Summer Camp (2015)
★★ / ★★★★
“Summer Camp,” written by Alberto Marini and Danielle Schleif, might have been a stronger piece given that the screenplay and direction seem to be aware of the genre conventions and are willing to poke fun of them somewhat. For instance, the opening images hint that the material is a slasher flick with a crazed man observing unsuspecting females in the woods but it turns out to be something else entirely. It gives the impression that the filmmakers wish to have fun with their work but ultimately are unable to because of, perhaps, studio expectations or other external factors. What results is a film with great potential to produce both scares and laughter but ending up not as entertaining as it should have been.
The plot revolves around four camp counselors—three Americans and one Spaniard—in rural Spain getting acquainted and readying themselves for children to arrive the next day. Although the day before is uneventful for the most part, the groundskeeper (Xavier Capdet) claims that one of the dogs for the pet farm must be put down due to rabies. Will (Diego Boneta) claims he is “practically a vet” and so he decides to examine the animal up close, despite his fellow counselors’ disapproval (Jocelin Donahue, Maiara Walsh, Andrés Velencoso), since he has serious doubts that the animal is indeed rabid. While just a few inches away, however, the suspicious animal lunges at Will and breaks his skin.
Impressive is the way it takes its time to reveal the actual cause of the infection. But a great opportunity is missed when the writers neglect to include a scientific mind in the group, one who is designed to explain to laypeople what might be going on in a clear and concise way. Sometimes entertainment value comes in the form of setting up an easily understood experiment, observing what happens, and planning what to do next rather than providing a repetition of images involving infected people running, snarling, and attacking.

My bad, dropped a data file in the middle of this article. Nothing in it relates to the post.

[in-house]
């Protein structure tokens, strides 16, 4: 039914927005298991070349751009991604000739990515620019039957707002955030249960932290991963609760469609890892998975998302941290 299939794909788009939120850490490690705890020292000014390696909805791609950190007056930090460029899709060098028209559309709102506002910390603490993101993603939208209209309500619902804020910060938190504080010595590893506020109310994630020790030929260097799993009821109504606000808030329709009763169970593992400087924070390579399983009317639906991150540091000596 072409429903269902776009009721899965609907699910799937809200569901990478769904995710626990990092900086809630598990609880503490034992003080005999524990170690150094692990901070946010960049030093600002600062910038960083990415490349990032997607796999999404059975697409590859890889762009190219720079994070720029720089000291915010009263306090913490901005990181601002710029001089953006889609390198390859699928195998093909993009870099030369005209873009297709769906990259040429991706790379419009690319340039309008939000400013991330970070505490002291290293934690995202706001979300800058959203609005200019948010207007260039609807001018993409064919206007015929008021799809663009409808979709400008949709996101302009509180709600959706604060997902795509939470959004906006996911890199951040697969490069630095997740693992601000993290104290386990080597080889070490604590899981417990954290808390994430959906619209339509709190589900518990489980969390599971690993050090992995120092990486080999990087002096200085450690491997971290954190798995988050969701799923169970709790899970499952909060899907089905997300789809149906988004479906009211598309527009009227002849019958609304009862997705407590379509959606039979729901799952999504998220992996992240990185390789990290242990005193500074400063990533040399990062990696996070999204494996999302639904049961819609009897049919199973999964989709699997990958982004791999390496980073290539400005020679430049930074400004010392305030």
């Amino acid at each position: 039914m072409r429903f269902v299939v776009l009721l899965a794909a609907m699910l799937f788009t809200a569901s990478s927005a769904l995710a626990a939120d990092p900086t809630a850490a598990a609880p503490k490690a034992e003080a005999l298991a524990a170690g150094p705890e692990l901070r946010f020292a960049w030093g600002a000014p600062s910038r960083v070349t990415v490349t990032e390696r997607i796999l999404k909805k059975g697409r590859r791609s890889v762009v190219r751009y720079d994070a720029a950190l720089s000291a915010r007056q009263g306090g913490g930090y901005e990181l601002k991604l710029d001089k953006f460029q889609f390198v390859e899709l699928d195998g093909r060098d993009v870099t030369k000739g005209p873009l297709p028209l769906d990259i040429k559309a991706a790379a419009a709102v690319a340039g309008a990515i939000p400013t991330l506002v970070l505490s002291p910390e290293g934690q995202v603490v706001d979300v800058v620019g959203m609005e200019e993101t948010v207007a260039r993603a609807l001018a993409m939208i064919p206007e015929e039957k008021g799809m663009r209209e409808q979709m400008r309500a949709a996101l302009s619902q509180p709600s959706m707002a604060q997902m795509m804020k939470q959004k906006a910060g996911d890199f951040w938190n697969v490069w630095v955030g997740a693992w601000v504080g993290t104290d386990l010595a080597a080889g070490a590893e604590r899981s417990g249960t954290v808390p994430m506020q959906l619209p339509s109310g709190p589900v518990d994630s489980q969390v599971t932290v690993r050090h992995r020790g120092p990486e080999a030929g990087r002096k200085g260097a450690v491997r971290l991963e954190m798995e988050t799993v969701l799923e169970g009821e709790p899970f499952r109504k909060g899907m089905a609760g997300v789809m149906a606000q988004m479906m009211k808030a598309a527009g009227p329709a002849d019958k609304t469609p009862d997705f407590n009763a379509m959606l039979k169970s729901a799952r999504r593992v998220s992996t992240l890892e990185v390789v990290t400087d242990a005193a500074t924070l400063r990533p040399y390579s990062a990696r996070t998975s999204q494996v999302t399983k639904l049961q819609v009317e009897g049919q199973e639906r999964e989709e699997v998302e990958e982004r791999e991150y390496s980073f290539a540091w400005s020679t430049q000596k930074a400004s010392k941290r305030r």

There is humor in the relationship among the counselors. We get the impression they do not like one another completely given that they do not know each other that well yet. Well, what better way is there to get to know someone’s humanity and core values than being thrusted in an increasingly desperate life-or-death situation? These men and women hold particular importance on “trust exercises” in the beginning of the film—their eventual predicament is exactly that but amplified to an extreme.
Chases are unimpressive for the most part. Since it is likely that audiences have seen numerous fast-running zombie pictures before, the camera work and editing designed to construct an intense chase experience are rather expected and standard. Several times I found myself outside of the action rather than involved in it. What a letdown because the camp takes place in a beautiful and massive mansion. Why not create a specific sense of place so that we, too, become familiarized with the rooms, corridors, and potential hiding spots? So, when the action comes around eventually, we have an idea, for example, where the characters might be running toward—or if such a hallway nearby is a dead end.
Directed by Alberto Marini, “Summer Camp” attempts to create a semblance of fun in the material by injecting humor—intended or otherwise— in the circumstances. However, it fails to capitalize on the creativity and curiosity of the infection and how it works. In addition, the characters could have been written smarter and more proactive. Seeing them crying and screaming after a while gets exhausting and annoying given the fact that eventually they come to anticipate what to expect as they learn more about what they’re up against.